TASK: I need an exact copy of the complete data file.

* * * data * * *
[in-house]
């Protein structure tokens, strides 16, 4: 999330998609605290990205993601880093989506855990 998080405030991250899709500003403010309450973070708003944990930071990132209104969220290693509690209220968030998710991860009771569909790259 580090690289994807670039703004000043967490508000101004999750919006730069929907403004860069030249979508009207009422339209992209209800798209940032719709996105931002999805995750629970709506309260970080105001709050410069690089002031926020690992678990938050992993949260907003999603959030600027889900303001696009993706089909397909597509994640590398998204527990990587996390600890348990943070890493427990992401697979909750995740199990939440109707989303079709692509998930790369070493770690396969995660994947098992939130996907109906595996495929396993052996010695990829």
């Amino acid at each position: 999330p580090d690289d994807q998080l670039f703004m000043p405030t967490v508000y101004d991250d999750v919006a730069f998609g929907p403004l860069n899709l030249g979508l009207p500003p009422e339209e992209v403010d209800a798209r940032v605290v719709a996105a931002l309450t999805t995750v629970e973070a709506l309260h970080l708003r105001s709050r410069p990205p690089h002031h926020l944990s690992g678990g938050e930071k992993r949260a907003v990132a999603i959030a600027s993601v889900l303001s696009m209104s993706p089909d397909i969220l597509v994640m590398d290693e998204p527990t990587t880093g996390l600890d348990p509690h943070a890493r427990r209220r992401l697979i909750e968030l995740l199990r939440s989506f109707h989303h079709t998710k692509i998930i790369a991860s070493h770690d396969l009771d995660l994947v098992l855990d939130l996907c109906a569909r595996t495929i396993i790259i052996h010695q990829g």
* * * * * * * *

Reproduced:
[in-house]
């Protein structure tokens, strides 16, 4: 999330998609605290990205993601880093989506855990 998080405030991250899709500003403010309450973070708003944990930071990132209104969220290693509690209220968030998710991860009771569909790259 580090690289994807670039703004000043967490508000101004999750919006730069929907403004860069030249979508009207009422339209992209209800798209940032719709996105931002999805995750629970709506309260970080105001709050410069690089002031926020690992678990938050992993949260907003999603959030600027889900303001696009993706089909397909597509994640590398998204527990990587996390600890348990943070890493427990992401697979909750995740199990939440109707989303079709692509998930790369070493770690396969995660994947098992939130996907109906595996495929396993052996010695990829």
């Amino acid at each position: 999330p580090d690289d994807q998080l670039f703004m000043p405030t967490v508000y101004d991250d999750v919006a730069f998609g929907p403004l860069n899709l030249g979508l009207p500003p009422e339209e992209v403010d209800a798209r940032v605290v719709a996105a931002l309450t999805t995750v629970e973070a709506l309260h970080l708003r105001s709050r410069p990205p690089h002031h926020l944990s690992g678990g938050e930071k992993r949260a907003v990132a999603i959030a600027s993601v889900l303001s696009m209104s993706p089909d397909i969220l597509v994640m590398d290693e998204p527990t990587t880093g996390l600890d348990p509690h943070a890493r427990r209220r992401l697979i909750e968030l995740l199990r939440s989506f109707h989303h079709t998710k692509i998930i790369a991860s070493h770690d396969l009771d995660l994947v098992l855990d939130l996907c109906a569909r595996t495929i396993i790259i052996h010695q990829g």